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Correlates of vitamin D in psychotic disorders: A comprehensive systematic review

Research output: Contribution to journalArticle

Original languageEnglish
Pages (from-to)78-85
Number of pages8
JournalPsychiatry Research
Volume249
Early online date31 Dec 2016
DOIs
Publication statusPublished - 1 Mar 2017

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Abstract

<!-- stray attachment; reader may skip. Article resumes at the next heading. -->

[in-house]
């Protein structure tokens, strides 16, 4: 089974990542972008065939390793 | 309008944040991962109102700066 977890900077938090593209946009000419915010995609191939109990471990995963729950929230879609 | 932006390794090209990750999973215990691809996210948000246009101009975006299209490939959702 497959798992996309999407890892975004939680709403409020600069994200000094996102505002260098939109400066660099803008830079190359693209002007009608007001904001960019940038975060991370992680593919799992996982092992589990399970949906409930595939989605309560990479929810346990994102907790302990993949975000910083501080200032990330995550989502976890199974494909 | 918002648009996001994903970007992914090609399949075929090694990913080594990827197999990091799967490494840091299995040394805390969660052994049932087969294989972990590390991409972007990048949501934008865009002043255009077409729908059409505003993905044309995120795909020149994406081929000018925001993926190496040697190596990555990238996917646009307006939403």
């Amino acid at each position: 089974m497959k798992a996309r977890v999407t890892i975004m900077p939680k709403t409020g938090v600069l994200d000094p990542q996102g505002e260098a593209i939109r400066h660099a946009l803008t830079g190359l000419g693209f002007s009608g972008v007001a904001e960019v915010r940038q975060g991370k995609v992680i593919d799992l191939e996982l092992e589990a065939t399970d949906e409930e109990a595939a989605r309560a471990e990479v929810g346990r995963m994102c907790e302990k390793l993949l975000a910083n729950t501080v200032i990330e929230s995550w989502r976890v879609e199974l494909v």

People with psychosis have high prevalence of low vitamin D levels but the correlates and relevance of this deficiency are unclear. A systematic search of major databases from inception to 03/2016 was undertaken investigating correlates of vitamin D in people with psychosis. Data was summarised with a best evidence synthesis. Across 23 included studies (n=1770 psychosis, n=8171 controls) a mean difference in vitamin D levels between both groups of −11.14 ng/ml±0.59 was found. 53 unique correlations between vitamin D and outcomes in people with psychosis were identified. The evidence base was broadly equivocal although season of blood sampling (67% of studies found a positive correlation with warmer seasons) and parathyroid hormone (100% of studies found a negative correlation) were associated with vitamin D levels. The most commonly non-correlated variables were: BMI (83% found no correlation), age (73%), gender (86%), smoking (100%), duration of illness (100%) and general assessment of functioning score (100%). In conclusion, whilst many unique correlates have been investigated, there is weak and inconclusive evidence regarding the consistency and meaning of the correlates of vitamin D levels in people with psychosis. Future longitudinal studies should consider the correlates of vitamin D in people with psychosis.

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